Self-driving technology: The rules of the road are programmed into an automated car’s central computer. This includes speed limits, the exact distance they must stay away from the back of the vehicle in front, and etiquette for roundabouts. In addition, image sensors and AI-assisted computer systems enable them to interpret traffic signs, traffic lights and lane markings and then act accordingly.

Why it will be better: As good as we like to think we are at driving, the reality is we humans struggle to be consistent when it comes to following the rules. We get tired and veer across lanes. We get angry and drive too fast. We get distracted and fail to stop at pedestrian crossings. Robots don’t. They maintain the speed limit, accurately follow the curve of the road and never run a red.

They’ll know what’s ahead

Scenario: There’s been a major accident ahead. It’s blocking lanes, and traffic is starting to build up behind it. Are you aware of it and do you have time to change route?

Self-driving technology: Enabled by lightning-fast 5G, cameras, AI and 3D HD mapping, Vehicle-to-Everything (V2X) communication gives self-driving cars the ability to know what’s ahead at all times. Using chip technology, self-driving cars will receive data from each other (V2V) as well as infrastructure (V2I) such as traffic lights, road signs and pedestrian devices to stay one step ahead.

Why it will be better: Other than checking the local travel news, humans are generally blind to what’s happening on the road ahead. They can’t typically see accidents, roadworks or icy patches on the road until it’s too late. By comparison, automated vehicles will be aware of all these things in real time and will be able to divert their course to avoid problems or delays.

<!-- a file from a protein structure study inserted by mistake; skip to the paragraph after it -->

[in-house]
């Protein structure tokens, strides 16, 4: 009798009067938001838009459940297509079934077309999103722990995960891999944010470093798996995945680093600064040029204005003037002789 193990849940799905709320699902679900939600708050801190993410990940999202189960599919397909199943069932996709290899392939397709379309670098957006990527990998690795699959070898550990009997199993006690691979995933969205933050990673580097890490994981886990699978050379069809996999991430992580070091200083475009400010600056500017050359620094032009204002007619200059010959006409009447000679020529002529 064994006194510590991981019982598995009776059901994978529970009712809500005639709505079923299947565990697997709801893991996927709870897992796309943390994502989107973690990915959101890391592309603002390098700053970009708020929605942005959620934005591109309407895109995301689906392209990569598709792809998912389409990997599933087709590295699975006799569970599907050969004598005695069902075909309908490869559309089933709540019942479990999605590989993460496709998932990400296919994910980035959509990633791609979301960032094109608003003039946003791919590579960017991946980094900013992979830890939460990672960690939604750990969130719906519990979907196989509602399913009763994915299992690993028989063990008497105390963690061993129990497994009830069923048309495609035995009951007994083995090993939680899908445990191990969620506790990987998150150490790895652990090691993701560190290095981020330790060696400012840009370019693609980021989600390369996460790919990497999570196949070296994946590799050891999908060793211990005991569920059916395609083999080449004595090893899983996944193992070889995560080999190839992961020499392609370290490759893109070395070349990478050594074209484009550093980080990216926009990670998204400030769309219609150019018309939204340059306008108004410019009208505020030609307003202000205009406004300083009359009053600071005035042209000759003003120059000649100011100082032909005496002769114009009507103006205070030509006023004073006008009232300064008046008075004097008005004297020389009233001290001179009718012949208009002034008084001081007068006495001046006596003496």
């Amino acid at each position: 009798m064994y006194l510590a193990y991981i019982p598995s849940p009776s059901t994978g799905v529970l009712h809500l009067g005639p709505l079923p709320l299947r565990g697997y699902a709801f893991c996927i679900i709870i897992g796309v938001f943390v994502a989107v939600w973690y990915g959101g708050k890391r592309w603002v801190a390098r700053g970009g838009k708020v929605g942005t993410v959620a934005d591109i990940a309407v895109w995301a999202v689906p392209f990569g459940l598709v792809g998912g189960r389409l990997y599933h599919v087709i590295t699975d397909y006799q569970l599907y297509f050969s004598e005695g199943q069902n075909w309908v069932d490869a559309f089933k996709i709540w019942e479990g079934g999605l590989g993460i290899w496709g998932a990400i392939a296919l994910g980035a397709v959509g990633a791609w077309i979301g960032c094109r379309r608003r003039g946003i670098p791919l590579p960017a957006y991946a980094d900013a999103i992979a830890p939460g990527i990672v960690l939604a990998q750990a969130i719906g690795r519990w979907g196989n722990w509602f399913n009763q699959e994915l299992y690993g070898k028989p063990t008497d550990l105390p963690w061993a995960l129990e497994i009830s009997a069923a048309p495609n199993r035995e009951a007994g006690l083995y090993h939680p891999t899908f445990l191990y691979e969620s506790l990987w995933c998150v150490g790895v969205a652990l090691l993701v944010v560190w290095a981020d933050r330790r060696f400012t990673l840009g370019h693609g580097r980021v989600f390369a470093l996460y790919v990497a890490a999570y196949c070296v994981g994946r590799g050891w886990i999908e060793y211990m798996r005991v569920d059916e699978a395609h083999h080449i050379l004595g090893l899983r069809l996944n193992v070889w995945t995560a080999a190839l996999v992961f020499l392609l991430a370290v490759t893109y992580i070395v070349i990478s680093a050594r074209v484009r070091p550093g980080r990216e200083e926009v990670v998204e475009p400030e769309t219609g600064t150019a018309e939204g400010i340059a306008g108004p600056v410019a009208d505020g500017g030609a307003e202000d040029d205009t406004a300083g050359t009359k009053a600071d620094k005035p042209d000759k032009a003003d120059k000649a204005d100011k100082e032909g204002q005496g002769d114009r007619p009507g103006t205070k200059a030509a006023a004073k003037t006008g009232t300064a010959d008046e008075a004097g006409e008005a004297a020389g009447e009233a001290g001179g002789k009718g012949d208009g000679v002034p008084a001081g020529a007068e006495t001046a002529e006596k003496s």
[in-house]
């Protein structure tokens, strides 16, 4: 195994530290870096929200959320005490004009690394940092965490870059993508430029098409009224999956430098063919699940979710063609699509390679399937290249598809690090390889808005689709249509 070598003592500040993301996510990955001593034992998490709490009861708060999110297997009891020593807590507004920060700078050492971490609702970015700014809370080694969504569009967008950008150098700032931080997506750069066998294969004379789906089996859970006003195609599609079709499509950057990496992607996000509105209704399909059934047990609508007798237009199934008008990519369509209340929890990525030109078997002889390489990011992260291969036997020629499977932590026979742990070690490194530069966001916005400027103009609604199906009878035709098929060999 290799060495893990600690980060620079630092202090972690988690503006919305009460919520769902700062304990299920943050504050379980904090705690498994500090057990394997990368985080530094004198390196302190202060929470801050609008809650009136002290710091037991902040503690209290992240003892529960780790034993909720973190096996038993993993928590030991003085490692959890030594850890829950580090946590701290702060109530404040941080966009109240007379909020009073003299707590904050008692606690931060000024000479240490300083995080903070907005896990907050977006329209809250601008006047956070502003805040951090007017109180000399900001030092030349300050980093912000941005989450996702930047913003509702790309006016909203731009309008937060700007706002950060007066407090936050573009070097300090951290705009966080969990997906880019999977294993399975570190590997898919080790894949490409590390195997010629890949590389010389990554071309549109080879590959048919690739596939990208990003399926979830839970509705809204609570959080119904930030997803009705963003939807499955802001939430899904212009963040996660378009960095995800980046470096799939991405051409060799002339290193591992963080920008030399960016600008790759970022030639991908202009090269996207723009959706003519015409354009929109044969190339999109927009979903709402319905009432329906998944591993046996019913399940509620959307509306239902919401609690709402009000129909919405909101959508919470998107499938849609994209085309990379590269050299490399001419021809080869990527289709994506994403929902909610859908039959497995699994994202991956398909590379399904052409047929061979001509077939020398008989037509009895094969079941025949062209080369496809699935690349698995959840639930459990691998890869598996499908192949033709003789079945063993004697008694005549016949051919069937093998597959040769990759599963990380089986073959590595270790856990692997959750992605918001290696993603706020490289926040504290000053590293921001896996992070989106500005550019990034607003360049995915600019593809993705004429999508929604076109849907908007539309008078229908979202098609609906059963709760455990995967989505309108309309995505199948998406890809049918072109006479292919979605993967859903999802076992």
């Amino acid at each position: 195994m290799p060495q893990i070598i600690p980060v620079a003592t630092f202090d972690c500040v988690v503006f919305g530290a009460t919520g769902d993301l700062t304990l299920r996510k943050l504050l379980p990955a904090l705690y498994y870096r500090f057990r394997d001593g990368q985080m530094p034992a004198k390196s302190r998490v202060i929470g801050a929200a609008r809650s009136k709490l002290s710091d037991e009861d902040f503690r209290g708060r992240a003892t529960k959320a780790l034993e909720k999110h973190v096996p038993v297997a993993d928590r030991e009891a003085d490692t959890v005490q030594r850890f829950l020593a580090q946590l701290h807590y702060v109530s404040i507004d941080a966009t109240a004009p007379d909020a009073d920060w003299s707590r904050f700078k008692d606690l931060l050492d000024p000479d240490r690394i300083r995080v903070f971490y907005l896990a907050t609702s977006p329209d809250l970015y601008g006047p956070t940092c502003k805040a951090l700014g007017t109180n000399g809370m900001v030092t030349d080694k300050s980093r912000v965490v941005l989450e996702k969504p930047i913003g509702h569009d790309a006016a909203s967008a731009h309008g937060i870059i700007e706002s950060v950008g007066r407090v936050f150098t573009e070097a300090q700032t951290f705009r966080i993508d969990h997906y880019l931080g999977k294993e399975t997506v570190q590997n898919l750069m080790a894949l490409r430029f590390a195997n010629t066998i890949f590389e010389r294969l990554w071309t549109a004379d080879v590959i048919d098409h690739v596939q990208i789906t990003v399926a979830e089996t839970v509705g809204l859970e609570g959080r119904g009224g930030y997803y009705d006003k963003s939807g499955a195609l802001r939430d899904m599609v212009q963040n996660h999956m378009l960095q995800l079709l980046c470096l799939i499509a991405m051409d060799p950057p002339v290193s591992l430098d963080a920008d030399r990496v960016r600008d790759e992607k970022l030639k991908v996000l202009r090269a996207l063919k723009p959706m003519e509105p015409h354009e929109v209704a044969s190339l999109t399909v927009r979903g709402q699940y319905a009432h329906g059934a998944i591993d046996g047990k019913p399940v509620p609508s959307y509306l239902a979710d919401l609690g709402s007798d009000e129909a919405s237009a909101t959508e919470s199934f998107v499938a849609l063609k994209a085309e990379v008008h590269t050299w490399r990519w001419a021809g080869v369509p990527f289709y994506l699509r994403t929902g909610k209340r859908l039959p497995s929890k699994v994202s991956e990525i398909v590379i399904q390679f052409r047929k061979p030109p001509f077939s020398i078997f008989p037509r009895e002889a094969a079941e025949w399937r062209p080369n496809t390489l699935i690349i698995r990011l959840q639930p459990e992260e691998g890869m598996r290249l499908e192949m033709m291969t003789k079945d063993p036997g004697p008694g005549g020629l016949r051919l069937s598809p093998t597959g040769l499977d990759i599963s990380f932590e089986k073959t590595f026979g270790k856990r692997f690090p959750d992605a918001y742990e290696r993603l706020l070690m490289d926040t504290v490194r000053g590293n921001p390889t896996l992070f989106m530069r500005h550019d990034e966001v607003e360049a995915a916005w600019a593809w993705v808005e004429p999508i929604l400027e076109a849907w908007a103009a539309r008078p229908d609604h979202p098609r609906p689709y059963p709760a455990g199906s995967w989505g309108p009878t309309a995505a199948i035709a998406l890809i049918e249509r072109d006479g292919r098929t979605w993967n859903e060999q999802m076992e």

They’ll make the right choice

Scenario: You’re driving along a busy two-way road when a child suddenly runs out in front of you. Do you swerve to miss them even though you may hit other cars or people?

Self-driving technology: With human-like moral decision-making algorithms programmed into their intelligent computer systems, automated cars will be able to make ethical decisions in a life or death situation. To make them, they’ll use their cameras and other sensors plus machine learning to interpret what they see and assess the situation for the best outcome.

Why it will be better: Humans often have to make split-second moral choices on the road, which may lead to them acting erratically, saving themselves over others, or injuring more people. Self-driving cars, on the other hand, will behave consistently based on the set of principles a society agrees on, whether that means always making the utilitarian choice or prioritising eco-efficiency over performance.

With their super-human vision, sharp reactions, unwavering rule adherence and ability to know what’s ahead and to consider ethics, robots will not only be better drivers – they’ll also make the roads a safer, fairer place.